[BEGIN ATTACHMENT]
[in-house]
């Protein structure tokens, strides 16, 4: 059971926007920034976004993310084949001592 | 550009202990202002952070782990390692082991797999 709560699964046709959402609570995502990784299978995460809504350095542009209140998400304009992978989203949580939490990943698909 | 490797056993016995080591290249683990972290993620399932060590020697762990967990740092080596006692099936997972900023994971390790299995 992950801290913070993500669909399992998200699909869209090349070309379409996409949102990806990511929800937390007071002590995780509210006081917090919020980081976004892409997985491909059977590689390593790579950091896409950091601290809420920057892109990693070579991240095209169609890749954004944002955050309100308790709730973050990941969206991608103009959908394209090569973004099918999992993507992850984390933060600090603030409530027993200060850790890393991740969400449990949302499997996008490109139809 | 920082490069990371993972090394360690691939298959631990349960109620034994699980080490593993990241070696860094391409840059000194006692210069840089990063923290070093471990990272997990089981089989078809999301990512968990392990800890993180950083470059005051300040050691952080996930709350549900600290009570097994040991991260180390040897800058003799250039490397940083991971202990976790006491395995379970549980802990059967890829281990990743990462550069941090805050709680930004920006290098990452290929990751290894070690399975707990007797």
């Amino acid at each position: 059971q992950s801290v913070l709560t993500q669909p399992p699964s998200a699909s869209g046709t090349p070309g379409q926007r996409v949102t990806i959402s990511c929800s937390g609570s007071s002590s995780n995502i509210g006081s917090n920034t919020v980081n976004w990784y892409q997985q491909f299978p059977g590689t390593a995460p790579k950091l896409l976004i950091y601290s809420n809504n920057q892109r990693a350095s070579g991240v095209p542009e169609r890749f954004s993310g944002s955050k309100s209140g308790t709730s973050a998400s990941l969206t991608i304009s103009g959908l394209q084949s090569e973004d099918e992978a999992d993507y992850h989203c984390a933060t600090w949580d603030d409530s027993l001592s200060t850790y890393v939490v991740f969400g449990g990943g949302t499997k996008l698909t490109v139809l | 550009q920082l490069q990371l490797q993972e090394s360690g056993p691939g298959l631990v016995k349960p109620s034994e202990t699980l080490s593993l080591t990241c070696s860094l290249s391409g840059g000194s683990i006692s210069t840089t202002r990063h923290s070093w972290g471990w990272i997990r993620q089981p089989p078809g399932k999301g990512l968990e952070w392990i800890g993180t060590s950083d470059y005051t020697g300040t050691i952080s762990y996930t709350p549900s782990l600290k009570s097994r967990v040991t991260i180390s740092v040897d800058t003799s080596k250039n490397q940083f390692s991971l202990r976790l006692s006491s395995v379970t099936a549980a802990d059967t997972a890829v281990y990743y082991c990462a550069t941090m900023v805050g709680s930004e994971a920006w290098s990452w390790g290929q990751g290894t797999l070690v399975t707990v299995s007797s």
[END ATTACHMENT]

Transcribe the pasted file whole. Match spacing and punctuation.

[in-house]
């Protein structure tokens, strides 16, 4: 059971926007920034976004993310084949001592 | 550009202990202002952070782990390692082991797999 709560699964046709959402609570995502990784299978995460809504350095542009209140998400304009992978989203949580939490990943698909 | 490797056993016995080591290249683990972290993620399932060590020697762990967990740092080596006692099936997972900023994971390790299995 992950801290913070993500669909399992998200699909869209090349070309379409996409949102990806990511929800937390007071002590995780509210006081917090919020980081976004892409997985491909059977590689390593790579950091896409950091601290809420920057892109990693070579991240095209169609890749954004944002955050309100308790709730973050990941969206991608103009959908394209090569973004099918999992993507992850984390933060600090603030409530027993200060850790890393991740969400449990949302499997996008490109139809 | 920082490069990371993972090394360690691939298959631990349960109620034994699980080490593993990241070696860094391409840059000194006692210069840089990063923290070093471990990272997990089981089989078809999301990512968990392990800890993180950083470059005051300040050691952080996930709350549900600290009570097994040991991260180390040897800058003799250039490397940083991971202990976790006491395995379970549980802990059967890829281990990743990462550069941090805050709680930004920006290098990452290929990751290894070690399975707990007797």
């Amino acid at each position: 059971q992950s801290v913070l709560t993500q669909p399992p699964s998200a699909s869209g046709t090349p070309g379409q926007r996409v949102t990806i959402s990511c929800s937390g609570s007071s002590s995780n995502i509210g006081s917090n920034t919020v980081n976004w990784y892409q997985q491909f299978p059977g590689t390593a995460p790579k950091l896409l976004i950091y601290s809420n809504n920057q892109r990693a350095s070579g991240v095209p542009e169609r890749f954004s993310g944002s955050k309100s209140g308790t709730s973050a998400s990941l969206t991608i304009s103009g959908l394209q084949s090569e973004d099918e992978a999992d993507y992850h989203c984390a933060t600090w949580d603030d409530s027993l001592s200060t850790y890393v939490v991740f969400g449990g990943g949302t499997k996008l698909t490109v139809l | 550009q920082l490069q990371l490797q993972e090394s360690g056993p691939g298959l631990v016995k349960p109620s034994e202990t699980l080490s593993l080591t990241c070696s860094l290249s391409g840059g000194s683990i006692s210069t840089t202002r990063h923290s070093w972290g471990w990272i997990r993620q089981p089989p078809g399932k999301g990512l968990e952070w392990i800890g993180t060590s950083d470059y005051t020697g300040t050691i952080s762990y996930t709350p549900s782990l600290k009570s097994r967990v040991t991260i180390s740092v040897d800058t003799s080596k250039n490397q940083f390692s991971l202990r976790l006692s006491s395995v379970t099936a549980a802990d059967t997972a890829v281990y990743y082991c990462a550069t941090m900023v805050g709680s930004e994971a920006w290098s990452w390790g290929q990751g290894t797999l070690v399975t707990v299995s007797s």